“The constables are after Mr. Randall,” Lois explained. “There they are now!” she cried. “They are coming from the house, and he is walking between them.”
“Are they going to put him in prison?” the girl asked.
“Yes, I’m afraid so.”
With a wild cry, Betty sprang forward and rushed up the road. Lois followed, wondering what the girl was going to do. She reached the crowd just as Jasper and the constables approached, and stood there a silent watcher. What could she do? she asked herself. Would he see her, and know of her sympathy?
Jasper was walking with a free easy motion, closely guarded by the two constables, one of whom was Jim Goban. His face was pale and he looked very careworn, but he held his head erect and kept his eyes straight before him. Betty standing near, rushed suddenly forward and caught him by the hand.
“Oh, Mr. Jasper,” she cried, “we know you didn’t do at, and I want to tell you so.”
Taken by surprise, Jasper paused and looked at the girl.
“Thank you,” he replied. “I am glad you believe in me.”
“And so does Miss Lois,” Betty explained. “She’s standing right there,” and she motioned to the right.
Jasper turned, saw Lois, and their eyes met. Not a word did they say, but in that fleeting glance the expression that he saw in the eyes of the woman he loved gave him great comfort and courage.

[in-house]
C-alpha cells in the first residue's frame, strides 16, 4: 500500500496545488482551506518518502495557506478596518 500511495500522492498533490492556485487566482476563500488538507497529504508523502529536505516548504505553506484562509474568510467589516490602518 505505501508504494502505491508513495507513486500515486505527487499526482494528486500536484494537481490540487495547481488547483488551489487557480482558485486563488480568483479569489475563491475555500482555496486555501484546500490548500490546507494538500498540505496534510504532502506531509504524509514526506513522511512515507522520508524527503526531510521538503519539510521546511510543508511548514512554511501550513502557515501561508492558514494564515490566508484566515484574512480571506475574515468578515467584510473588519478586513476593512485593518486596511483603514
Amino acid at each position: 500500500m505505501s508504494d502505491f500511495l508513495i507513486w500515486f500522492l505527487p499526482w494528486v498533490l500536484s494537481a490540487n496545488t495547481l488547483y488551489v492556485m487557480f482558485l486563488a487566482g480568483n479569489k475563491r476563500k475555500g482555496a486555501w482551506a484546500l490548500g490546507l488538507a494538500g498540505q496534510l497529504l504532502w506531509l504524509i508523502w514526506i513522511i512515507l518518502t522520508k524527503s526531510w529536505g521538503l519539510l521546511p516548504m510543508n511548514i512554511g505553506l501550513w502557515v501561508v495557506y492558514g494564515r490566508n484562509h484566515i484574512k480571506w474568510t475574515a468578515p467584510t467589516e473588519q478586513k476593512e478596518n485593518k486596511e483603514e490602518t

“Git out of the way, girl,” Jim Goban brutally ordered. “What d’ye mean by stoppin’ us in our duty? We’ll miss the boat if we don’t hurry.”
Lois stood and watched Jasper and the constables until a bend in the road hid them from view. Then taking Betty by the hand, she moved away from the crowd. She could not bear to listen to their animated discussions as to what would happen to the prisoner, for she was well aware that most of them believed him to be guilty. She walked quite fast until the path across the field was reached. This led along the edge of a grove of young maples and birches, and here was a restful seclusion from all prying eyes.
“You must come and have dinner with me, Betty,” she said, speaking for the first time since leaving the crowd. “You will be lonely at the Haven now, and I would like to have you for company, as Miss Westcote has gone to the city.”
“Oh, may I?” and the girl lifted her tear-dimmed eyes to her companion’s face. “How nice that will be, and we can talk together about him, can’t we? I must go home soon, for mother will be anxious to see me. She hasn’t been well lately and wasn’t able to get to the funeral. I must do what I can to help her.”
“You will not have to work out any more, I suppose,” Lois remarked.
“Why?” the girl asked.
“Because of the money Mr. David has left you. You remember what Mrs. Wadell said, don’t you?”